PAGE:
This update to the rules arranged things a bit, as fencers now were as a matter of fact obliged to wear their chest protector under three layers of cloth (plastron, fencing jacket and lame), which would act as a buffer and thus diminish the ‘bounciness’ of even the hardest chest protector. Peer pressure (“If you fence with a chest protector, I’ll fence with one, too. Or we can both take it off”) did the rest to contain the phenomenon of men wearing chest protectors.

But the general problem remained, both in men’s and (to a lesser extent) in women’s foil: under certain circumstances and hitting angles, the scoring machine was still prone to behaving erratically when a chest protector was involved. Even more so as the problem of chest protectors was actually double (as everyone who has ever done point control exercises against a partner wearing a chest plate will easily understand): in fact, when hitting against a chest protector, the foil tip was not only at risk to bounce back from the rigid plate, it could also simply slide across it and end up on off target on the opponent’s arm. Frankly not cool in a real match... And this problem became more acute with the emergence and propagation of lightweight foil vests with their smooth, and almost slippery surface, which presented less resistance to a sliding foil tip.

So, what could there be done? Taking the chest protector out of (foil) fencing, in general, wasn’t an option, for obvious safety concerns. But also banning it from only men’s foil was no viable alternative, as there was indeed a small portion of male fencers, especially among the veterans, who simply had to wear a chest protector for medical reasons. Requiring them all to furnish an official certificate stating their condition would not only have been a violation of privacy as well as a giant waste of time but would probably also have entailed the risk of placing all the respective fencers under the general suspicion of unsportsmanlike conduct. A more consistent solution had to be arrived at. One that would really get to the root of the problem, which was actually not the breast protector itself, but its rigidity.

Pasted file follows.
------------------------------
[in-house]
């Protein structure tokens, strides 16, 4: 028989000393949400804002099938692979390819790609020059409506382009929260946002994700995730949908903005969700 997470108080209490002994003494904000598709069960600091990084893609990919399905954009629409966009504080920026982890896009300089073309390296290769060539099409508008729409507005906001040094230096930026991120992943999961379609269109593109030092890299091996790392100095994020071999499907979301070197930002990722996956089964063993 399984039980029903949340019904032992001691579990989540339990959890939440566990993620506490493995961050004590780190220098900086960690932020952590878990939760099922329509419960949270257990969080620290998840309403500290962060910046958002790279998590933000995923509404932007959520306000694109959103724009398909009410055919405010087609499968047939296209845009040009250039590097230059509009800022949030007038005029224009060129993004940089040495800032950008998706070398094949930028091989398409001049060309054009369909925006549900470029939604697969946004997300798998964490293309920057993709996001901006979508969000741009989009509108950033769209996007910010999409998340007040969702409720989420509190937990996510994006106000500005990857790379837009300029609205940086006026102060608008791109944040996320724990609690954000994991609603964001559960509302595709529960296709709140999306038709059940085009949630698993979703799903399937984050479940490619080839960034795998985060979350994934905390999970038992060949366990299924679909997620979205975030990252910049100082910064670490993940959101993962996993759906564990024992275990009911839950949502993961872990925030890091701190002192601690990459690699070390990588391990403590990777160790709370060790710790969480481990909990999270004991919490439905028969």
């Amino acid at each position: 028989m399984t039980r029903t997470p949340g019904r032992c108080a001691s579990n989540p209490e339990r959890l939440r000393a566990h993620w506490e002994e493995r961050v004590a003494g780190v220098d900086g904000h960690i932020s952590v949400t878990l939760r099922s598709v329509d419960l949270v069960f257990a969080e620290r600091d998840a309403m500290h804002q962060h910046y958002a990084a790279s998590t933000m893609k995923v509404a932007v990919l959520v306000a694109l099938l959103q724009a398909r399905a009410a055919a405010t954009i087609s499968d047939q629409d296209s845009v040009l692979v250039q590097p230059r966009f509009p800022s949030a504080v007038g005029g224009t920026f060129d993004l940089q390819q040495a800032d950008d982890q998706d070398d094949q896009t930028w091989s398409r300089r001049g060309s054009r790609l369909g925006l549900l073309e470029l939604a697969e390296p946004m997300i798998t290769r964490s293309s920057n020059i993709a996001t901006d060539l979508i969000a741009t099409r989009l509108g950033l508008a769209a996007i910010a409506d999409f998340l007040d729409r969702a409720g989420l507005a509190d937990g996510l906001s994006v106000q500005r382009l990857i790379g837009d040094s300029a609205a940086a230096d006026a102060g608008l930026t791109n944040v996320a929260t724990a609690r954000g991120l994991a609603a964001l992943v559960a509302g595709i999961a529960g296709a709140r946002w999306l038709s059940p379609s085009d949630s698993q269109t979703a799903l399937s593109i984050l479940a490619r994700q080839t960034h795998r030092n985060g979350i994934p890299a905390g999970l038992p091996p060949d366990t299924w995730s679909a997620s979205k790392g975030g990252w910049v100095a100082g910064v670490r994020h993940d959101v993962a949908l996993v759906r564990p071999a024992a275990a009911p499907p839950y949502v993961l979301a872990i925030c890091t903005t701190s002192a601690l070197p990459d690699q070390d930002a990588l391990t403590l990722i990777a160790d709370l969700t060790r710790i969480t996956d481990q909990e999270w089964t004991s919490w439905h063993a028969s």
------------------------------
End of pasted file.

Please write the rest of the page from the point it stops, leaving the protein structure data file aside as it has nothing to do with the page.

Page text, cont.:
Back to today: The new rules of the FIE regarding chest protectors

And with this, we are back in the present…or rather at the end of 2017, when the FIE adopted an important decision on this topic:

The updated section of m.25.4.c of the FIE rulebook now reads as follows:

"At foil, the protector will have the following characteristics: The entire outside of the chest protector (the side facing the opponent) must be covered with a soft material such as E.V.A. (Ethylene vinyl acetate) of four mm thickness and density of 22kg/m3. (The material can be attached to the current  plastic models or incorporated into the manufacture of new chest protectors). The material must have the SEMI technical mark at the centre of the upper edge."

Sum up – the new rules in a nutshell

If you’re a foil fencer (male or female) wearing a chest protector and want to participate in official FIE competitions, starting from this year’s Cadet and Junior World Championships in Verona, you’ll have to update your chest protector by attaching a soft cover meeting the requirements specified above to it.

Some pictures of the prototype version from QP Sports:

Comparison Image, sample cover in front of an original chest protector

Close up of the sample rubber cover

Leon Paul will begin selling the FoilGuard at our sales booth at Cadets and Junior World Championships in Verona and subsequently make it available on the worldwide websites once the product is in stock in sufficient quantities to meet demand. We’ll keep you posted right here and on our social networks to make sure you won’t miss anything!